Autophagy, a catabolic process mediating the turnover of bulk cytoplasmic constituents including organelles and protein aggregates in a lysosome-dependent manner, protects organisms from a variety of diseases, including neurodegeneration, cancer and aging. Up-regulation of autophagy has been observed following traumatic brain injury (TBI), but its function in this context remains unknown. We use in vivo and in vitro models to examine the role of autophagy after traumatic injury, and to delineate the molecular mechanisms involved. Our long-term goal is to define novel druggable target molecules and pathways for the effective modulation of autophagy in TBI and other neurodegenerative diseases.
Autophagy is a cellular catabolic response originally developed in unicellular eukaryotes such as yeast to allow survival during the conditions of low nutrition. During autophagy a double isolation membrane engulfs cytoplasmic material including proteins, protein aggregates and organelles such as mitochondria, ribosomes and fragments of the ER. The membrane forms a vesicle termed autophagosome, which eventually fuses with the lysosome to form autolysosome. After fusion the inner membrane is lysed and autophagic cargo is digested by the lysosomal proteases. This frees up amino acids, lipids and nucleic acids which can be recycled as building blocks for new synthesis or used to provide energy to support cellular function.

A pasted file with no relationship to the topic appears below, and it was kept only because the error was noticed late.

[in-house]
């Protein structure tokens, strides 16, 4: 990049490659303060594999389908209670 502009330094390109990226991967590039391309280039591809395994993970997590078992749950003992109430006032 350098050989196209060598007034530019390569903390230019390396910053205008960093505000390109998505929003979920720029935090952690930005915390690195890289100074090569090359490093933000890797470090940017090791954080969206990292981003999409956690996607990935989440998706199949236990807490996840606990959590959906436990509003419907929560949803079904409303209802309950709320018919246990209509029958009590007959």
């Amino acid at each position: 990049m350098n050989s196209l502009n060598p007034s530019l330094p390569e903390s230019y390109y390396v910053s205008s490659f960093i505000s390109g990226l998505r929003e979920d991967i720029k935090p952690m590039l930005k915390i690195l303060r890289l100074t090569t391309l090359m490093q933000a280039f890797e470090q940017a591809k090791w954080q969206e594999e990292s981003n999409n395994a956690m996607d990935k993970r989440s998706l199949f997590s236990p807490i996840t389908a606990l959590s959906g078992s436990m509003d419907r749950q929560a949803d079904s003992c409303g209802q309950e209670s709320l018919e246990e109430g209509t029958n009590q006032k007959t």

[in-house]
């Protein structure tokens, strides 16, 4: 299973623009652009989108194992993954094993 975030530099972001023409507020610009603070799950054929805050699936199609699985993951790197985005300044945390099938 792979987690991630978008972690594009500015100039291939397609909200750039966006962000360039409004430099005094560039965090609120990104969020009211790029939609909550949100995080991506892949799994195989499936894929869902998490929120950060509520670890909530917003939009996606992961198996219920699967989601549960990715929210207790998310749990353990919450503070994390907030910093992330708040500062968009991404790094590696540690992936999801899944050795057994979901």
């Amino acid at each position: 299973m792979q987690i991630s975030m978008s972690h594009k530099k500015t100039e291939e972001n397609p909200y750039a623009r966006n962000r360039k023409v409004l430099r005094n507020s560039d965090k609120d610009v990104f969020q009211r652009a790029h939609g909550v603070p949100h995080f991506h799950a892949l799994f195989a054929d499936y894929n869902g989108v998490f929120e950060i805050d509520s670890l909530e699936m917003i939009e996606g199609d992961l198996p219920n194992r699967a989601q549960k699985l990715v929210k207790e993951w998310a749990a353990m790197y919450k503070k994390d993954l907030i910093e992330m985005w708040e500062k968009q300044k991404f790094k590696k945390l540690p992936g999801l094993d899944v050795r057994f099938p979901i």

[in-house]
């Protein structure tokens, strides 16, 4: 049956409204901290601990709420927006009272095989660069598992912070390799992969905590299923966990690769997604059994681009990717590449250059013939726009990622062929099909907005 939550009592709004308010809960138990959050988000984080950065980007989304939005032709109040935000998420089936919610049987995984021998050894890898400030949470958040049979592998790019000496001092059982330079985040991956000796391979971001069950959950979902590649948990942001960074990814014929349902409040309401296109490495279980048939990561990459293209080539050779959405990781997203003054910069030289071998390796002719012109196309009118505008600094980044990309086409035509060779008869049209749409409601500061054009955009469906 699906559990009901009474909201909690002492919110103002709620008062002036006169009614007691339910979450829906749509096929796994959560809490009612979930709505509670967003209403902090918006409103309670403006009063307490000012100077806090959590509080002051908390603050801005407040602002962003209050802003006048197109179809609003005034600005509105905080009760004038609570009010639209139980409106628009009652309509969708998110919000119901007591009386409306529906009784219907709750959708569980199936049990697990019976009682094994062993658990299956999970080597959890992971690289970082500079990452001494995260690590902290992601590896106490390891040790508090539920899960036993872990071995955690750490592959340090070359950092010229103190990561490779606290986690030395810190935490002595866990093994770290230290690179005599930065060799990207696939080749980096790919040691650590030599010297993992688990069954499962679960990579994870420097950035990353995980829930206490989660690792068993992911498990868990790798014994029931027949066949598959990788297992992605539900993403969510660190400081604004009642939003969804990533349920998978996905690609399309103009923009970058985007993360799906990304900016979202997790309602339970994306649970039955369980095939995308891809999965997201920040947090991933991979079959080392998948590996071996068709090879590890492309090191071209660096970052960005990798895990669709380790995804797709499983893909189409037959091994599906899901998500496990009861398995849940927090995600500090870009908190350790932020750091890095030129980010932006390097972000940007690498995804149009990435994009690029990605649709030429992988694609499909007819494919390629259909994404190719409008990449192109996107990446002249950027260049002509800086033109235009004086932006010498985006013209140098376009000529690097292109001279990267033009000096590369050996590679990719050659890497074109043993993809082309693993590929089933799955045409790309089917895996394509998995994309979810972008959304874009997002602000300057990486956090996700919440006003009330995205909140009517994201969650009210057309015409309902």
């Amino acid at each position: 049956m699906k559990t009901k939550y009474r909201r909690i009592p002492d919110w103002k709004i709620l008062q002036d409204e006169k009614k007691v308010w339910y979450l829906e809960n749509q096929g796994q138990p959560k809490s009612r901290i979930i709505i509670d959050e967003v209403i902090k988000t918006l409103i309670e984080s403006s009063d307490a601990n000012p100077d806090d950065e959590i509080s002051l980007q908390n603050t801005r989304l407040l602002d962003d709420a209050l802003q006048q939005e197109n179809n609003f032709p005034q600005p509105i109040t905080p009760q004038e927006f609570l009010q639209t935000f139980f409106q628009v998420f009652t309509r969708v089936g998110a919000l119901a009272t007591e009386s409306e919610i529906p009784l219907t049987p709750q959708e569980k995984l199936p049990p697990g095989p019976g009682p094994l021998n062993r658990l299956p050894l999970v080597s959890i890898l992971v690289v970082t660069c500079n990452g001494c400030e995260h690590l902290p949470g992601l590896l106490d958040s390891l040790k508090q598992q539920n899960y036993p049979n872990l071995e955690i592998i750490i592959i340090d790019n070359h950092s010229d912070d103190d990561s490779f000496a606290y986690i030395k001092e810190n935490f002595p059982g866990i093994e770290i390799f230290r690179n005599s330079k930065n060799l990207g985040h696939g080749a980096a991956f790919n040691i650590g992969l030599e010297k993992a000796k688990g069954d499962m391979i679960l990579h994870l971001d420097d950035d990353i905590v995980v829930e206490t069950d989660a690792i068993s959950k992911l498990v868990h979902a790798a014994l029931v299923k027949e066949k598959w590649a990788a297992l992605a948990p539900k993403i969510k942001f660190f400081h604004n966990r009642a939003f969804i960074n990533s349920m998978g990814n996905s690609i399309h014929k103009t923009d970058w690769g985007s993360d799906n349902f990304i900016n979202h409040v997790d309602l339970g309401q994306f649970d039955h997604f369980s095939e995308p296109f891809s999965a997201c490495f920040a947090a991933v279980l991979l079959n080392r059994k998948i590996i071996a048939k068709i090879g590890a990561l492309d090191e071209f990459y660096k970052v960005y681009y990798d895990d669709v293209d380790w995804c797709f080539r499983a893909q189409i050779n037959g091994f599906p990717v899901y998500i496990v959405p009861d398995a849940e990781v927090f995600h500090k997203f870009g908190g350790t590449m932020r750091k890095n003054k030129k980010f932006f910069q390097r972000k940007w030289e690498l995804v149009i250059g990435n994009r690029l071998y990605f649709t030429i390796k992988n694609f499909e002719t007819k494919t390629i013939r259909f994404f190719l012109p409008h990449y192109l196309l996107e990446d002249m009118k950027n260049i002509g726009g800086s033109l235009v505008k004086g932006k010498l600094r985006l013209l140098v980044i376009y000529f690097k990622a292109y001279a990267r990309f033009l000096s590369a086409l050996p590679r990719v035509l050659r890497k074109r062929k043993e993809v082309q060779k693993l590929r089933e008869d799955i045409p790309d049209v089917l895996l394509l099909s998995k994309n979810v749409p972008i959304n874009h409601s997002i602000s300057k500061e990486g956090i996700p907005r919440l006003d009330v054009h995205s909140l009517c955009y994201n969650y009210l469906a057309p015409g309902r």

Figure from Kirkegaard, Taylor and Jackson, Nature Rev Microbiol 2:301 (2004).
Our data indicate that autophagy is up-regulated in the ipsilateral cortex within hours after TBI in a mouse controlled cortical impact (CCI) model. It’s levels remain elevated for at least 1 week after injury.
We are using transgenic mice expressing autophagy reporter GFP-LC3 to help us evaluate the timing, localization and cell type specificity of autophagy following TBI. We are also using transgenic autophagy deficient mice to evaluate the functional consequences of impaired autophagy on TBI outcomes.
In GFP-LC3 mice we observe up-regulation of autophagy in neurons in the ipsilateral hippocampus after CCI injury. Neuronal cells are marked with NeuN.